At the other end of the social spectrum, in nearby communities of southern Chester County, immigrants lived in deplorable conditions. Around the turn of the twentieth century, southern Europeans came to the county. One of the county’s most successful plant nurseries, Hoopes Brothers & Thomas in West Chester, began hiring Italian immigrants in 1906 because they could not find enough local labor. By 1908, newspapers were criticizing these immigrant workers for drying their laundry on the outside of their shanties. Despite the social stigma the Italians stayed, and a century later 16 percent of West Chester residents still claimed Italian ancestry. In industrial towns like Coatesville and Phoenixville, Eastern Europeans, notably Hungarians and Poles, served as a significant source for factory labor.
Puerto Ricans initially arrived in Chester County after World War II, while Mexicans arrived in the 1960s. Recruiters brought them to Pennsylvania to farm labor-intensive crops like vegetables, fruits, and mushrooms. Kennett Square, the center of mushroom production, attracted a substantial Spanish-speaking population, as did the smaller community of Toughkenamon a mile west of Kennett Square.
Limited by their very low wages and undocumented status, many immigrants settled for dilapidated, overcrowded houses, apartments, or mobile homes. In 1994 the Alliance for Better Housing composed of clergy, mushroom growers, and local officials began working to improve housing conditions for farm workers and other low-income residents in southern Chester County. Additional help came from local organizations like United Way, La Comunidad Hispana, PathStone, Mission Santa Maria, local food cupboards and local churches.
Newcomers from South and East Asia lived a completely different immigrant experience from the mushroom workers in southern Chester County. Hired into knowledge economy jobs, they clustered in affluent townships along Route 202 or Route 30—for example, East Whiteland, West Whiteland, East Caln, and Upper Uwchlan—in the northeast section of the county, where they worked in technology and finance companies.
The county’s rapid economic ascent after 1980 attracted a workforce equipped to prosper in the knowledge, finance, and service economy. The 2014 American Community Survey showed that 49 percent of county residents had college degrees, the highest percentage among suburban counties surrounding Philadelphia. Of the population 25 years or older, 92 percent were high school graduates, 49 percent had a bachelor’s degree or higher, and 20 percent had a graduate or professional degree. In 2010, it was the highest-income county in Pennsylvania and twenty-fourth highest in the U.S. as measured by median household income.
Not all towns shared that success. Because of its reliance on the steel industry, the city of Coatesville suffered the most visible and dramatic setbacks in the county. Lukens Steel had flourished there since the early 1800s, building major national projects from the Verrazano-Narrows Bridge to the Battleship USS New Jersey. But faced with competition from foreign steel producers, in 1982 the company reduced its workforce by 22 percent between January and September 1982 and cut the pay of salaried employees by 10 percent. After 187 years of continuous operation, Lukens Steel Company sold its Coatesville operation to Bethlehem Steel Company, which in turn sold the plant to new international owners. Each new owner reduced the workforce, so that by the end of the twentieth century the steel plant that had employed over six thousand workers at midcentury provided jobs for only one thousand.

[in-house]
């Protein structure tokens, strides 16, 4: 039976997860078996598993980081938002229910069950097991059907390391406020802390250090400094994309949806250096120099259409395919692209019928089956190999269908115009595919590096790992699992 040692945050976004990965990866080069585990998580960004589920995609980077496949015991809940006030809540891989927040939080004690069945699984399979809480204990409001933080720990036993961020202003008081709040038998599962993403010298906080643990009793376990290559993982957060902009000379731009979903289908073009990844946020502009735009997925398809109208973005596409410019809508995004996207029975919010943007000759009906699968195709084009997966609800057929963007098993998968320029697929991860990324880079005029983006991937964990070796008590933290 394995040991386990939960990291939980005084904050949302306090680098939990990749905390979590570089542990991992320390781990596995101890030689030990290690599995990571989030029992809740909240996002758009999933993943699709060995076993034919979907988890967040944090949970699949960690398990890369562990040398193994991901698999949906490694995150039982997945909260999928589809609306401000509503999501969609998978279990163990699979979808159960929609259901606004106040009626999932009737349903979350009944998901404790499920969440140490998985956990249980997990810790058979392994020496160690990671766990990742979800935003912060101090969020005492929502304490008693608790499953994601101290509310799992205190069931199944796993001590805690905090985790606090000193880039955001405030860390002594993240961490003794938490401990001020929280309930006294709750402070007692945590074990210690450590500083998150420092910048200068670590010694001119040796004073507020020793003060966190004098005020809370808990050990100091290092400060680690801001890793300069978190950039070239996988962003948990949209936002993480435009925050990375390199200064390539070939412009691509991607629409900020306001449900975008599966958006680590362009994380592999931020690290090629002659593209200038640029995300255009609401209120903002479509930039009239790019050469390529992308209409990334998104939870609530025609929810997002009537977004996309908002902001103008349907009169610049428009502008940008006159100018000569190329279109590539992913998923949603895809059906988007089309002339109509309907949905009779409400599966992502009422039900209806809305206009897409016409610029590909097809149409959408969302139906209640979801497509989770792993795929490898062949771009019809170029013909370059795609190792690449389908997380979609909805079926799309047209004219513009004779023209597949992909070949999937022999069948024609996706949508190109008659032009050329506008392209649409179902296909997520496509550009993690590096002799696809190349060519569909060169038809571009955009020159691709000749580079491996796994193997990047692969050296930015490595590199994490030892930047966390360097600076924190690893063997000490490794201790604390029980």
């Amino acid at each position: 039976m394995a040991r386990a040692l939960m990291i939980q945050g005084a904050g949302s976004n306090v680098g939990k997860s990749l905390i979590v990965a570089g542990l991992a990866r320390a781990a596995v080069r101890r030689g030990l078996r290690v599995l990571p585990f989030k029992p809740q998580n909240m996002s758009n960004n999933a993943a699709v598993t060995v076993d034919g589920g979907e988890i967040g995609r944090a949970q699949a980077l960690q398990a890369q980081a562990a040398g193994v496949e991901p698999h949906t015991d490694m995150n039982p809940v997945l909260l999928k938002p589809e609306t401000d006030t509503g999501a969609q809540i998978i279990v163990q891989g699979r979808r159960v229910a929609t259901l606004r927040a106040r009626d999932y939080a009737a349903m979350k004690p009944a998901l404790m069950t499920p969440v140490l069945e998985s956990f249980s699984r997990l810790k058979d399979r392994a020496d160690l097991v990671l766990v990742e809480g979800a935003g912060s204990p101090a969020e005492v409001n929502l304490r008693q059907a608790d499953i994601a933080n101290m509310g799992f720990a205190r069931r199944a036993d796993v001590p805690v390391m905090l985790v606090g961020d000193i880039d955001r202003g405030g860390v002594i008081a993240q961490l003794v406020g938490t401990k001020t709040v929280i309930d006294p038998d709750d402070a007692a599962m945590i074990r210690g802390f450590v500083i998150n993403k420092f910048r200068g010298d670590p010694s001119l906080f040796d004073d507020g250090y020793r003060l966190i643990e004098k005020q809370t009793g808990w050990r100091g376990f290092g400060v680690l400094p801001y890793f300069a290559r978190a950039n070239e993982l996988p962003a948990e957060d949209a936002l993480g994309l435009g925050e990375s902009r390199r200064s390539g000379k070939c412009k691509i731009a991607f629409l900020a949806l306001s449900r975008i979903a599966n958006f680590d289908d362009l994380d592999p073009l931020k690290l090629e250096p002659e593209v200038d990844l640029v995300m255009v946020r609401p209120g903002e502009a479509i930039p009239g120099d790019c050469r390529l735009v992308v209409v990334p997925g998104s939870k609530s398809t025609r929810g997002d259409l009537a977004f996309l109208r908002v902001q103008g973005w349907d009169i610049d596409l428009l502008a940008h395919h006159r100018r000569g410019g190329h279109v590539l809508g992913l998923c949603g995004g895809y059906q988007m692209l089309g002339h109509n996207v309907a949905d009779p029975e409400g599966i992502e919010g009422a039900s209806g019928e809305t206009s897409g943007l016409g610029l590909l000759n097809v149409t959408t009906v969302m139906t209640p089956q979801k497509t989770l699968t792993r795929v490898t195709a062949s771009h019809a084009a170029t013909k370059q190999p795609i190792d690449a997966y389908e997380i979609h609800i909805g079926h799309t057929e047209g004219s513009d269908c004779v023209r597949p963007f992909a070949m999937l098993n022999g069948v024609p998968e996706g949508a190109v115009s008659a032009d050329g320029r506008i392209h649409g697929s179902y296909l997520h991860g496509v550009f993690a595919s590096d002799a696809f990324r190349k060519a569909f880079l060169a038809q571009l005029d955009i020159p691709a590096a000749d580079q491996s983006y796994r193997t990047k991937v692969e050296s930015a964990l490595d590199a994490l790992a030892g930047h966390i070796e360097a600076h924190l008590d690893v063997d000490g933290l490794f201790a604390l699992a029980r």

These contrasting fortunes yielded substantial differences in tax resources available to town governments, and that in turn produced unequal public services. Among the fourteen school districts in Chester County, the highest-spending district, the Great Valley School District, serving the high tech corridor, spent $20,588 per student in 2015 while the lowest-spending district, the Oxford Area School District in southern Chester County, spent barely more than $13,000 per student. To worsen inequalities, lower-spending districts were educating larger shares of low-income children. In 2015 only 14 percent of the school population in the high-spending Great Valley School District had incomes low enough to qualify for free and reduced-price lunches. That same year, the low-spending Oxford Area School District served a student body in which 40 percent qualified for subsidized lunches.
The Pennsylvania Turnpike (Interstate 76) dramatically altered development in the northeast section of the county. Builders completed the Chester County section of the Turnpike in 1950. Designed as a limited-access route to allow fast travel across Pennsylvania, the Pennsylvania Turnpike initially provided just two exits located within Chester County (Downingtown and Malvern/Phoenixville). Those two exits became focal points for growth, as did the Valley Forge/King of Prussia exit located in Montgomery County right at the border with Chester County.
Another example of an expressway influencing development was Route 202, a highway dating back to 1926. In 1964, the Pennsylvania Department of Highways designed a continuous four-lane expressway along the US 202 corridor, opening the section of that new expressway south from King of Prussia toward West Chester in 1967. Over the next several decades that stretch of Route 202 attracted hundreds of computer-related companies, biomedical concerns, and other service and information- based firms.